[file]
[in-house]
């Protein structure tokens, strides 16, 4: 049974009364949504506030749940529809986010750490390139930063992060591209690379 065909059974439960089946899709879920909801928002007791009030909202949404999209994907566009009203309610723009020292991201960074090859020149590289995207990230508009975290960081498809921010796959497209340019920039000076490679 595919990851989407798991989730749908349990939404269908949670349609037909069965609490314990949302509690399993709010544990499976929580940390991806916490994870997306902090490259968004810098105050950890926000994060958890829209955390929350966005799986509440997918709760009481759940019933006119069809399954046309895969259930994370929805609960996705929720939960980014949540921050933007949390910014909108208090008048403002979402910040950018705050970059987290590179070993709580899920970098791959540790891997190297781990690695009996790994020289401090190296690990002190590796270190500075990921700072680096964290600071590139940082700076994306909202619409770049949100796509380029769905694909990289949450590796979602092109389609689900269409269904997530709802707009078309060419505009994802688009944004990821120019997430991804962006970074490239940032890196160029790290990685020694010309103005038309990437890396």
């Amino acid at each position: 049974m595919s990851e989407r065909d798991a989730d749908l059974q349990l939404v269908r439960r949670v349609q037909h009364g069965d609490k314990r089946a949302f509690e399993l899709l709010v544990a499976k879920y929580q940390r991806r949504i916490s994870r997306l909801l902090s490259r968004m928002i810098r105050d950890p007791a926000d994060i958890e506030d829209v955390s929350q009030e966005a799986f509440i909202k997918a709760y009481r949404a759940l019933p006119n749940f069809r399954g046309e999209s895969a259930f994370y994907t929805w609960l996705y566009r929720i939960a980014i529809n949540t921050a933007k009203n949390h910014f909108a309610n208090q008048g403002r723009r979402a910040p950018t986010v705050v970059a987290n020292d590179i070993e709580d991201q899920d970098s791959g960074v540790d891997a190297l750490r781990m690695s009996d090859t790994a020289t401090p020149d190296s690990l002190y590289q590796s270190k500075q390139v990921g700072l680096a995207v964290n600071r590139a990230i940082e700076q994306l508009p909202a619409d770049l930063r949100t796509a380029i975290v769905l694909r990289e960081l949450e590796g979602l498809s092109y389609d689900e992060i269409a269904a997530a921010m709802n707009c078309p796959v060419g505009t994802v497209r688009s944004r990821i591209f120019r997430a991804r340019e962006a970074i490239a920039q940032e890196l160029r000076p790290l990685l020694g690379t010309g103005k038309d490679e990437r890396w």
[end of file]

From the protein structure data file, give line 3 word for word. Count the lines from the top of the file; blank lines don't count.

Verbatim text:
């Amino acid at each position: 049974m595919s990851e989407r065909d798991a989730d749908l059974q349990l939404v269908r439960r949670v349609q037909h009364g069965d609490k314990r089946a949302f509690e399993l899709l709010v544990a499976k879920y929580q940390r991806r949504i916490s994870r997306l909801l902090s490259r968004m928002i810098r105050d950890p007791a926000d994060i958890e506030d829209v955390s929350q009030e966005a799986f509440i909202k997918a709760y009481r949404a759940l019933p006119n749940f069809r399954g046309e999209s895969a259930f994370y994907t929805w609960l996705y566009r929720i939960a980014i529809n949540t921050a933007k009203n949390h910014f909108a309610n208090q008048g403002r723009r979402a910040p950018t986010v705050v970059a987290n020292d590179i070993e709580d991201q899920d970098s791959g960074v540790d891997a190297l750490r781990m690695s009996d090859t790994a020289t401090p020149d190296s690990l002190y590289q590796s270190k500075q390139v990921g700072l680096a995207v964290n600071r590139a990230i940082e700076q994306l508009p909202a619409d770049l930063r949100t796509a380029i975290v769905l694909r990289e960081l949450e590796g979602l498809s092109y389609d689900e992060i269409a269904a997530a921010m709802n707009c078309p796959v060419g505009t994802v497209r688009s944004r990821i591209f120019r997430a991804r340019e962006a970074i490239a920039q940032e890196l160029r000076p790290l990685l020694g690379t010309g103005k038309d490679e990437r890396w």